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Why spend a large chunk of change to provide a duplicate service with steel tires instead of rubber?

Well duh...you save tons of money on tire replacements if you use steel.

But seriously, buses aren't immune to traffic backups. Trains are.

Edited by jm1fd
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On an interesting side note, I've ran into a number of people from out of town that find it curious that the professionals actually LINE UP to get on the bus, I guess this is not a common practice in other cities.

People lining up for the bus was one of the weirdest things I noticed when I moved back to Texas from Boston 10 years ago. There, you staked out your spot at the bus stop or light rail platform and hoped that the train or bus would stop with the door directly in front of you. And if it didn't you just pushed your way into the crowd that formed wherever the door did stop. There were more passengers than seats and it was every man for himself.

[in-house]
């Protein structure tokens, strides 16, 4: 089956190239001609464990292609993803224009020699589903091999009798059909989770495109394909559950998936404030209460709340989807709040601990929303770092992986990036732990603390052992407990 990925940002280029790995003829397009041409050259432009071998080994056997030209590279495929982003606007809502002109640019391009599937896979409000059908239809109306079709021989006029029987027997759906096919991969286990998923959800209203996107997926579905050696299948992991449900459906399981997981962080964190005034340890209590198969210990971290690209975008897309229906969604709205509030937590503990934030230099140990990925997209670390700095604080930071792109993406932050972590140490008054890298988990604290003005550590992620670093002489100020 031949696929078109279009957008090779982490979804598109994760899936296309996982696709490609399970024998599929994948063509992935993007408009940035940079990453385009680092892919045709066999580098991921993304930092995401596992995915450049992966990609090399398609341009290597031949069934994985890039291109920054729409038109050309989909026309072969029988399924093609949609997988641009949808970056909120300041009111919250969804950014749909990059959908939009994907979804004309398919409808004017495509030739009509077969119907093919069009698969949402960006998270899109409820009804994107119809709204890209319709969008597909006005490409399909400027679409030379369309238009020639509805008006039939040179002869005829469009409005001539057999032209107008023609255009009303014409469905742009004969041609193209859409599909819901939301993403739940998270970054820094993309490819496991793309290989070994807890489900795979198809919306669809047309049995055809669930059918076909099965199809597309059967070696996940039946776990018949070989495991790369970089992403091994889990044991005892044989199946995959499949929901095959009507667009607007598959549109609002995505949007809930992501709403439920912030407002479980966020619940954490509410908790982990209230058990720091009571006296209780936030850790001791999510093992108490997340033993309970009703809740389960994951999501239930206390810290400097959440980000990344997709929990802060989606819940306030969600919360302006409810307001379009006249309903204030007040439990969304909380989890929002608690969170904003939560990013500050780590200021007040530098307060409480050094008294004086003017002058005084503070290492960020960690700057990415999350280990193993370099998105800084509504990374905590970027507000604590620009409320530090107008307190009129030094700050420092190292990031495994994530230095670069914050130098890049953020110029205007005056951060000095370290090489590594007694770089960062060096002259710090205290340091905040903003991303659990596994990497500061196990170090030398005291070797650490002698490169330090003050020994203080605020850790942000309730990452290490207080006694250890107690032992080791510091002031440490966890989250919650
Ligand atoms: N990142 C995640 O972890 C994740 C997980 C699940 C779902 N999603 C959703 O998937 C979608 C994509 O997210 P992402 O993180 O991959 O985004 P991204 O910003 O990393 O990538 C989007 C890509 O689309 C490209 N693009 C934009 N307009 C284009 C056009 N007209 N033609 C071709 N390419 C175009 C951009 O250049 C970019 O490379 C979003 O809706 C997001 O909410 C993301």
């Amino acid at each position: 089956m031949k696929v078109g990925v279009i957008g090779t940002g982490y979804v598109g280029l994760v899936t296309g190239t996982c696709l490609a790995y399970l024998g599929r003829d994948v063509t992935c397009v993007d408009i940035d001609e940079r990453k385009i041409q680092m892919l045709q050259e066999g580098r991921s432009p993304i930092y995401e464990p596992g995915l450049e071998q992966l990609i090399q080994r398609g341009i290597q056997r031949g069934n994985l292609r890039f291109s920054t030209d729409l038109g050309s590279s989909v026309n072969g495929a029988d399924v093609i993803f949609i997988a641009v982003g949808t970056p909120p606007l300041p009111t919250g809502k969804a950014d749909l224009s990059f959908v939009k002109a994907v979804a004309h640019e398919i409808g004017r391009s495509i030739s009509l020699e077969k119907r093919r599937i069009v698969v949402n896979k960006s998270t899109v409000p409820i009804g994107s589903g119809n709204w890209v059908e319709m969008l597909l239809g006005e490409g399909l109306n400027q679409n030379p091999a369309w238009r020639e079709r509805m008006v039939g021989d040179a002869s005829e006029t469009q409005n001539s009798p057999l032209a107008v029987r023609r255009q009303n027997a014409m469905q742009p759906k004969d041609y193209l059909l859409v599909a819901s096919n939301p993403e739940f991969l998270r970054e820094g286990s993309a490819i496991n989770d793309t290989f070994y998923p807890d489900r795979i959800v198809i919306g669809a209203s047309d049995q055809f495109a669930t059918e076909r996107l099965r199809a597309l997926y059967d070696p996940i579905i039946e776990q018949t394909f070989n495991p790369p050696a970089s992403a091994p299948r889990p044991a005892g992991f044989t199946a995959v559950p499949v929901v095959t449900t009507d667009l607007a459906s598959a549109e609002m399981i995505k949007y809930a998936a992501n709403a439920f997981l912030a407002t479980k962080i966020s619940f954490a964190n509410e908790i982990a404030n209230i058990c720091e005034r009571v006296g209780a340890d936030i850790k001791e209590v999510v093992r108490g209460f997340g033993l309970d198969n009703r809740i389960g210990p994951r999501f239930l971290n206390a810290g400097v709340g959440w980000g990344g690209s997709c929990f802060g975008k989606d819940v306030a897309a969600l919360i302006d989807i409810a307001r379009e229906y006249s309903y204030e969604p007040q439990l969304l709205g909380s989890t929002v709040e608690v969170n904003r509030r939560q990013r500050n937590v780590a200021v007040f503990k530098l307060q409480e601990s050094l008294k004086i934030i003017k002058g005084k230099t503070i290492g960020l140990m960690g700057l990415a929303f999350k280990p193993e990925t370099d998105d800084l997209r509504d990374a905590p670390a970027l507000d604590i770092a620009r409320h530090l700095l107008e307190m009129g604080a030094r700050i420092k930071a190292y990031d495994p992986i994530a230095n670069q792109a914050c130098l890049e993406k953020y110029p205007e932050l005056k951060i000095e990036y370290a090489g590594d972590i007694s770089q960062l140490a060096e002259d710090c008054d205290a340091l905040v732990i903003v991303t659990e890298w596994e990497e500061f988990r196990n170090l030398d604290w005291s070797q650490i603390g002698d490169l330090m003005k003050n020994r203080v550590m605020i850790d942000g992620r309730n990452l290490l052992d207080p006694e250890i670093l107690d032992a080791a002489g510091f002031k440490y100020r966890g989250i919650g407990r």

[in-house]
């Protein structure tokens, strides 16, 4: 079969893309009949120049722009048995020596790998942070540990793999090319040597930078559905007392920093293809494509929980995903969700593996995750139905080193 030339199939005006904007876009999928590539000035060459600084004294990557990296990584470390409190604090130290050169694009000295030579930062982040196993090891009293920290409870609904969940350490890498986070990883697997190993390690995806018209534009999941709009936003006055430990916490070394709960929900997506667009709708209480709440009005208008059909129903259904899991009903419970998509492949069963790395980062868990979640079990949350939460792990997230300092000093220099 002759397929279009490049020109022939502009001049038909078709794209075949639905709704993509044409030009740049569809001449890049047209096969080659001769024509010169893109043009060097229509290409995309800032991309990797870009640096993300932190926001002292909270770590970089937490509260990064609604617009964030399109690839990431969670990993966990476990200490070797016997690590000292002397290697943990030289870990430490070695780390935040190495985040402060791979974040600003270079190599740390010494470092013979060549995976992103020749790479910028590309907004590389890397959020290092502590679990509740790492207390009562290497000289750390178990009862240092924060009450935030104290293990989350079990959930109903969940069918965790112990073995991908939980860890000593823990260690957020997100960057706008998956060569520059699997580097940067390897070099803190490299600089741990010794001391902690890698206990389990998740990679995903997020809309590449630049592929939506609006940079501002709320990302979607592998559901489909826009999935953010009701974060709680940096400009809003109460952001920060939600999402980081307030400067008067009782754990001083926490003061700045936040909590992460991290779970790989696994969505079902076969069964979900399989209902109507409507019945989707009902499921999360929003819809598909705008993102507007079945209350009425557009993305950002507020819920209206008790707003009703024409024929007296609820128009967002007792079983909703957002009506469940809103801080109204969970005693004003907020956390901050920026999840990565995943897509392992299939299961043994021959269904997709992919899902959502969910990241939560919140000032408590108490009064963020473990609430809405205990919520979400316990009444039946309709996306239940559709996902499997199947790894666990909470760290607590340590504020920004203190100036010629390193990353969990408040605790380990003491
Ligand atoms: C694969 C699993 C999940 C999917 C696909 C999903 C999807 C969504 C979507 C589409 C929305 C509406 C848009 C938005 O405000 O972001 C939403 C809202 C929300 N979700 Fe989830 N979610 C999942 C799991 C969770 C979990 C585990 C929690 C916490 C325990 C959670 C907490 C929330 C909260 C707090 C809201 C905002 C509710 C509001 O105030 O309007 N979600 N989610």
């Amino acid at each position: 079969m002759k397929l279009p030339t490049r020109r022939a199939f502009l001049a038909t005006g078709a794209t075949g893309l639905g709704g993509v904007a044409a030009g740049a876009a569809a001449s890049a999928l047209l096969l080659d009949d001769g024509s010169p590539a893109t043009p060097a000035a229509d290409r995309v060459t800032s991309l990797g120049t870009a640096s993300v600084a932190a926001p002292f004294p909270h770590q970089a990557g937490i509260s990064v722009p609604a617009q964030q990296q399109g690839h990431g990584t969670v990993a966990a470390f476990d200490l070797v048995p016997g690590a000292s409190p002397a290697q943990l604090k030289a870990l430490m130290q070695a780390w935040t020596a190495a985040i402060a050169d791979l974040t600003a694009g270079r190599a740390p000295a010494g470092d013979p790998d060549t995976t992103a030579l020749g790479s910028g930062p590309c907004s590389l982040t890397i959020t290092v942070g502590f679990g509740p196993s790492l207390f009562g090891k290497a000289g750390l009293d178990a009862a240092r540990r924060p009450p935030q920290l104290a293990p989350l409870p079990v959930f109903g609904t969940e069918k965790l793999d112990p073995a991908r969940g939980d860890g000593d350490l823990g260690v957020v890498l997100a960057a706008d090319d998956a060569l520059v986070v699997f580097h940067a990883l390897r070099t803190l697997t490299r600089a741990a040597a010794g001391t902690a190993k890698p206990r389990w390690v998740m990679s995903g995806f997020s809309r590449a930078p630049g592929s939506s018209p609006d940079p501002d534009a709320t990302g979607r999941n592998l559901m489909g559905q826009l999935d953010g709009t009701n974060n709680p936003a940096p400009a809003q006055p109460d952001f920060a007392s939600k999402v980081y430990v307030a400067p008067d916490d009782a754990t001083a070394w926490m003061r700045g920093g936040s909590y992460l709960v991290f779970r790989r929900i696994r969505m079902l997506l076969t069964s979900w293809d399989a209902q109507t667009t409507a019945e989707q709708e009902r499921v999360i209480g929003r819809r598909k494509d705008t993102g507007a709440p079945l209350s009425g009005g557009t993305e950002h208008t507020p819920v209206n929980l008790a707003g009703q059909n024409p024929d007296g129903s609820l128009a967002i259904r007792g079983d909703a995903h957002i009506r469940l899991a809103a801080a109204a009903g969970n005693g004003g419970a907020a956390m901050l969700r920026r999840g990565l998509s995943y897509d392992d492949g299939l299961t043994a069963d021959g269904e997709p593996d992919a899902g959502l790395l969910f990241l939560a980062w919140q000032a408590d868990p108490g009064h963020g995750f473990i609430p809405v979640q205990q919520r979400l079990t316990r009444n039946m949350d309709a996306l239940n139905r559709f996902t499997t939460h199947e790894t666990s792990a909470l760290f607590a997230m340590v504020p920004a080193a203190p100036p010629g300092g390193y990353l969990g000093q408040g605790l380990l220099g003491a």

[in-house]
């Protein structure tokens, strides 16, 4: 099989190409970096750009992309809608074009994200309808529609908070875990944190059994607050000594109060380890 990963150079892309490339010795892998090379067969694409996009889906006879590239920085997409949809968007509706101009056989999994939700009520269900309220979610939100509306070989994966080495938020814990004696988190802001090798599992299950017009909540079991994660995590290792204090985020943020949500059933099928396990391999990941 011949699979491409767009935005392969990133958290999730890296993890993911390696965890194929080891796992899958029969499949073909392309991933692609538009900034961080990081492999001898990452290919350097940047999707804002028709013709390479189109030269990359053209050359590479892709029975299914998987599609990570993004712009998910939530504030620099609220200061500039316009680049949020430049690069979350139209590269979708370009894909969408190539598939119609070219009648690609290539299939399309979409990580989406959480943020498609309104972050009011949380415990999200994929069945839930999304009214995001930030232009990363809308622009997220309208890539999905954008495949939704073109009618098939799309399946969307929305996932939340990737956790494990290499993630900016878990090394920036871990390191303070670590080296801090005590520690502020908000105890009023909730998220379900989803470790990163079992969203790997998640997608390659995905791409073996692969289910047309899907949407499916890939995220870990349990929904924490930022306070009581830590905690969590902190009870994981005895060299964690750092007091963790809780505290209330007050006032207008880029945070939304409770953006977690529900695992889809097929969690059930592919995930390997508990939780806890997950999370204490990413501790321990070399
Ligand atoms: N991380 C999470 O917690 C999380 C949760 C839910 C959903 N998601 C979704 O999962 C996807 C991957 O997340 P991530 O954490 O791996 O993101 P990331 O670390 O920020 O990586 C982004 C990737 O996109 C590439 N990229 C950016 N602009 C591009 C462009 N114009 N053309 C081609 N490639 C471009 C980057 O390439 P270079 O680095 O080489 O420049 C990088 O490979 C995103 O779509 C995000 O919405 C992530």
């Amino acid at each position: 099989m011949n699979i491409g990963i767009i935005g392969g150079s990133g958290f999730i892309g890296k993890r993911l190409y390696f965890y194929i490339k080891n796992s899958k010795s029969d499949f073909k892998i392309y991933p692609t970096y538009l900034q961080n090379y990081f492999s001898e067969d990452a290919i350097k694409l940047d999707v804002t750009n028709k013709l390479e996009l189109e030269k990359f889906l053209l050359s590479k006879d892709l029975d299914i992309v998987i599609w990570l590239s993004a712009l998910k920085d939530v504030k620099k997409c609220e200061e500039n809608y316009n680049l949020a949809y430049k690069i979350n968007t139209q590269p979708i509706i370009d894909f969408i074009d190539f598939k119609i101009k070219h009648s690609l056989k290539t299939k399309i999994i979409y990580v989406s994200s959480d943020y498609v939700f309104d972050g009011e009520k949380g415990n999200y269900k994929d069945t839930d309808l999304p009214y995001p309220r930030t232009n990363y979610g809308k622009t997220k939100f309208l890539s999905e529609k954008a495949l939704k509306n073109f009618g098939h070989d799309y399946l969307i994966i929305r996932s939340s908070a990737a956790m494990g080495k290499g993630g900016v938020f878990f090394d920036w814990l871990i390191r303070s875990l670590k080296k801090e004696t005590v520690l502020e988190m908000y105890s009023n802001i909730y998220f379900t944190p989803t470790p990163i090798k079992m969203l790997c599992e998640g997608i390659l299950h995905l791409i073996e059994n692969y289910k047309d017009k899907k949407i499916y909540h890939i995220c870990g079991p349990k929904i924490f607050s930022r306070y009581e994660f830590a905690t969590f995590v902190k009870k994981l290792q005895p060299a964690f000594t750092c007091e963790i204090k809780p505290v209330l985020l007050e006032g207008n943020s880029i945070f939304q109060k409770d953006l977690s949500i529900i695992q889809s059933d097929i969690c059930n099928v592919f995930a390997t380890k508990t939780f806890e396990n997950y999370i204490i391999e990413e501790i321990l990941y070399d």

When I first saw it I thought lining up was rather naive and small-townish, but now I think it's quite civilized and polite. No one in New York or Boston or anywhere else would even THINK about lining up, nor would they think it rude or untowards to push their way in front of someone who had obviously been standing there longer.

Edited by cottonmather0
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interesting side note, I've ran into a number of people from out of town that find it curious that the professionals actually LINE UP to get on the bus, I guess this is not a common practice in other cities.

A sociologist could have some fun doing a compare and contrast between Park & Ride patrons and the 'regular' METRO users. At crowded stops like Louisiana/McKinney which serves the 221, 222 and 228 P&R routes everyone lines up single file in numerical order, 221 on the left, 222 in the middle and 228 on the right. Woe betide some newbie who just wanders up and tries to hop on out of order!

Even at less crowded stops like Louisiana/Texas there's an informal hierarchy where each of the six or so patrons knows who's been there the longest wating and they get on first, followed in order of 'seniority' even though no words are exchanged.

At the terminus, SRO riders get off first as their reward for having to stand the whole way home, followed in order from the front of the coach, left-right-left-right and the whole bus empties out in about 40 seconds flat! Emergency airplane evacuations should go so smooth!